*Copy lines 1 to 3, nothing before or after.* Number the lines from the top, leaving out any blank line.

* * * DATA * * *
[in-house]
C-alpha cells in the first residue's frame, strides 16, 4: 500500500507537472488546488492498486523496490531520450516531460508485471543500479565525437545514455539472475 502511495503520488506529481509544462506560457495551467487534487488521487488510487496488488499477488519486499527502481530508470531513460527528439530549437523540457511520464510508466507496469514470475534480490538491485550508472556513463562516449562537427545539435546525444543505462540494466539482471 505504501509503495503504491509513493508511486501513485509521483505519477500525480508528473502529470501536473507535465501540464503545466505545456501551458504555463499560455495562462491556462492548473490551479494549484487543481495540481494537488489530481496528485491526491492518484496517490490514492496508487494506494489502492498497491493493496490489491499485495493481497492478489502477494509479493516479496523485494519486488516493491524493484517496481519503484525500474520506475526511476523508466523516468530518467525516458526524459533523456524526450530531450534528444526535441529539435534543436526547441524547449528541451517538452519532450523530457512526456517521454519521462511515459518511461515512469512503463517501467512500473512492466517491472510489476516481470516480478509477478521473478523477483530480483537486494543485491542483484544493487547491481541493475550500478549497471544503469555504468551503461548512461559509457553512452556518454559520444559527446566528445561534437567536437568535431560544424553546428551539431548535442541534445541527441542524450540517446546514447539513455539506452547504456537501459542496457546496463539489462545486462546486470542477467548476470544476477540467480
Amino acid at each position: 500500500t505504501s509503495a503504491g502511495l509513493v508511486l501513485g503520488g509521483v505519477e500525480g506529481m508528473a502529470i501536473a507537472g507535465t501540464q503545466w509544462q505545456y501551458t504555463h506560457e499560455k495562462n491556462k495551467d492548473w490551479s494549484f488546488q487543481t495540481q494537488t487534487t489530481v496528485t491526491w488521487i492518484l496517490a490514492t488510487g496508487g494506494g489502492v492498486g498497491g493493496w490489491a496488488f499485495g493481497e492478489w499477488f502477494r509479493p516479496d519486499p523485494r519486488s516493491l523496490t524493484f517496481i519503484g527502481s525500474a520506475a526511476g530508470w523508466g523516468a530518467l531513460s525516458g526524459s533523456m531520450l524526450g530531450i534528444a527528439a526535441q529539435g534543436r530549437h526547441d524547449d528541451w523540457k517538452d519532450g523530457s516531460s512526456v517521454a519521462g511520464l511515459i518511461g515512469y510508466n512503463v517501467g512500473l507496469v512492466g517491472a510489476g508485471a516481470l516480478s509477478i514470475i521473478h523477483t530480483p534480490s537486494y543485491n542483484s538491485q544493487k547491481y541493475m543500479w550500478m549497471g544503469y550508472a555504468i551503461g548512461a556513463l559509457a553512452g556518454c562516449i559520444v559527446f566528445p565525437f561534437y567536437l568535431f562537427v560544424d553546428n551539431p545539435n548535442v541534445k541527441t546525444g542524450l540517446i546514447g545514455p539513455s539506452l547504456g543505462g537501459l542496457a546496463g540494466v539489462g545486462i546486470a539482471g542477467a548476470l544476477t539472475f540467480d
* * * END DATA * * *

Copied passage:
[in-house]
C-alpha cells in the first residue's frame, strides 16, 4: 500500500507537472488546488492498486523496490531520450516531460508485471543500479565525437545514455539472475 502511495503520488506529481509544462506560457495551467487534487488521487488510487496488488499477488519486499527502481530508470531513460527528439530549437523540457511520464510508466507496469514470475534480490538491485550508472556513463562516449562537427545539435546525444543505462540494466539482471 505504501509503495503504491509513493508511486501513485509521483505519477500525480508528473502529470501536473507535465501540464503545466505545456501551458504555463499560455495562462491556462492548473490551479494549484487543481495540481494537488489530481496528485491526491492518484496517490490514492496508487494506494489502492498497491493493496490489491499485495493481497492478489502477494509479493516479496523485494519486488516493491524493484517496481519503484525500474520506475526511476523508466523516468530518467525516458526524459533523456524526450530531450534528444526535441529539435534543436526547441524547449528541451517538452519532450523530457512526456517521454519521462511515459518511461515512469512503463517501467512500473512492466517491472510489476516481470516480478509477478521473478523477483530480483537486494543485491542483484544493487547491481541493475550500478549497471544503469555504468551503461548512461559509457553512452556518454559520444559527446566528445561534437567536437568535431560544424553546428551539431548535442541534445541527441542524450540517446546514447539513455539506452547504456537501459542496457546496463539489462545486462546486470542477467548476470544476477540467480
Amino acid at each position: 500500500t505504501s509503495a503504491g502511495l509513493v508511486l501513485g503520488g509521483v505519477e500525480g506529481m508528473a502529470i501536473a507537472g507535465t501540464q503545466w509544462q505545456y501551458t504555463h506560457e499560455k495562462n491556462k495551467d492548473w490551479s494549484f488546488q487543481t495540481q494537488t487534487t489530481v496528485t491526491w488521487i492518484l496517490a490514492t488510487g496508487g494506494g489502492v492498486g498497491g493493496w490489491a496488488f499485495g493481497e492478489w499477488f502477494r509479493p516479496d519486499p523485494r519486488s516493491l523496490t524493484f517496481i519503484g527502481s525500474a520506475a526511476g530508470w523508466g523516468a530518467l531513460s525516458g526524459s533523456m531520450l524526450g530531450i534528444a527528439a526535441q529539435g534543436r530549437h526547441d524547449d528541451w523540457k517538452d519532450g523530457s516531460s512526456v517521454a519521462g511520464l511515459i518511461g515512469y510508466n512503463v517501467g512500473l507496469v512492466g517491472a510489476g508485471a516481470l516480478s509477478i514470475i521473478h523477483t530480483p534480490s537486494y543485491n542483484s538491485q544493487k547491481y541493475m543500479w550500478m549497471g544503469y550508472a555504468i551503461g548512461a556513463l559509457a553512452g556518454c562516449i559520444v559527446f566528445p565525437f561534437y567536437l568535431f562537427v560544424d553546428n551539431p545539435n548535442v541534445k541527441t546525444g542524450l540517446i546514447g545514455p539513455s539506452l547504456g543505462g537501459l542496457a546496463g540494466v539489462g545486462i546486470a539482471g542477467a548476470l544476477t539472475f540467480d